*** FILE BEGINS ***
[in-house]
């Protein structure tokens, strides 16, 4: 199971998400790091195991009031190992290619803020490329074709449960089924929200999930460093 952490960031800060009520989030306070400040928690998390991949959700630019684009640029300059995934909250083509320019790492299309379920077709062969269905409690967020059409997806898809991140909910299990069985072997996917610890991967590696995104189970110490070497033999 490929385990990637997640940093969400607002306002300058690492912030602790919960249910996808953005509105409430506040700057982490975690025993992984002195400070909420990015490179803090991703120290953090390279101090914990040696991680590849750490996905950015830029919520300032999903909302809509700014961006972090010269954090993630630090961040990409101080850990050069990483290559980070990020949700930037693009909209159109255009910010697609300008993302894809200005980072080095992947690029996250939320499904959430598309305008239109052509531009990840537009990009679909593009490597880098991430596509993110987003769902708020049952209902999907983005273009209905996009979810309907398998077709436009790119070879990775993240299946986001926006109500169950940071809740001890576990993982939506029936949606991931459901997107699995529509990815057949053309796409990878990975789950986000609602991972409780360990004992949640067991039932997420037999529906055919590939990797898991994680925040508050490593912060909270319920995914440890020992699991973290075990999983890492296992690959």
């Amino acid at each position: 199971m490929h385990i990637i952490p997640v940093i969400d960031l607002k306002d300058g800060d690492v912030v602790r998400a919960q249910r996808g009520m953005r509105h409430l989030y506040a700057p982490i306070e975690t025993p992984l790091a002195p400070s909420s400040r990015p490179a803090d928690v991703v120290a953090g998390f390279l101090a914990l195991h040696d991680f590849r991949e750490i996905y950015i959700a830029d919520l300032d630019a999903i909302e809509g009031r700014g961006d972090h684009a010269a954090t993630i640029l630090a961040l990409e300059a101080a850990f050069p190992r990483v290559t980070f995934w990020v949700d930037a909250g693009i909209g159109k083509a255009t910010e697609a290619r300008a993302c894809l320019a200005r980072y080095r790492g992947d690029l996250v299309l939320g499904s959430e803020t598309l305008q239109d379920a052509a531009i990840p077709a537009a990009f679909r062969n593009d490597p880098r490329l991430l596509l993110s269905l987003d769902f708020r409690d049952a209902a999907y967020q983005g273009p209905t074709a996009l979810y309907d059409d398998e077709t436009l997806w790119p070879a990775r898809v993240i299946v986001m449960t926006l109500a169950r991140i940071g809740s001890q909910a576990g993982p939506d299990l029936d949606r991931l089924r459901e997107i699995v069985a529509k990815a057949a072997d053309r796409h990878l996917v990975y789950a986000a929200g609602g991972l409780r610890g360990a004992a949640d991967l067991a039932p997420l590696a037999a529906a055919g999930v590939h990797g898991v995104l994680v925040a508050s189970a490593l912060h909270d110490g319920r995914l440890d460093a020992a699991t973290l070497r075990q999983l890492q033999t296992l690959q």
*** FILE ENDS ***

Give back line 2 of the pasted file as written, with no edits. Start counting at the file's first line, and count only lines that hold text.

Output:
């Protein structure tokens, strides 16, 4: 199971998400790091195991009031190992290619803020490329074709449960089924929200999930460093 952490960031800060009520989030306070400040928690998390991949959700630019684009640029300059995934909250083509320019790492299309379920077709062969269905409690967020059409997806898809991140909910299990069985072997996917610890991967590696995104189970110490070497033999 490929385990990637997640940093969400607002306002300058690492912030602790919960249910996808953005509105409430506040700057982490975690025993992984002195400070909420990015490179803090991703120290953090390279101090914990040696991680590849750490996905950015830029919520300032999903909302809509700014961006972090010269954090993630630090961040990409101080850990050069990483290559980070990020949700930037693009909209159109255009910010697609300008993302894809200005980072080095992947690029996250939320499904959430598309305008239109052509531009990840537009990009679909593009490597880098991430596509993110987003769902708020049952209902999907983005273009209905996009979810309907398998077709436009790119070879990775993240299946986001926006109500169950940071809740001890576990993982939506029936949606991931459901997107699995529509990815057949053309796409990878990975789950986000609602991972409780360990004992949640067991039932997420037999529906055919590939990797898991994680925040508050490593912060909270319920995914440890020992699991973290075990999983890492296992690959």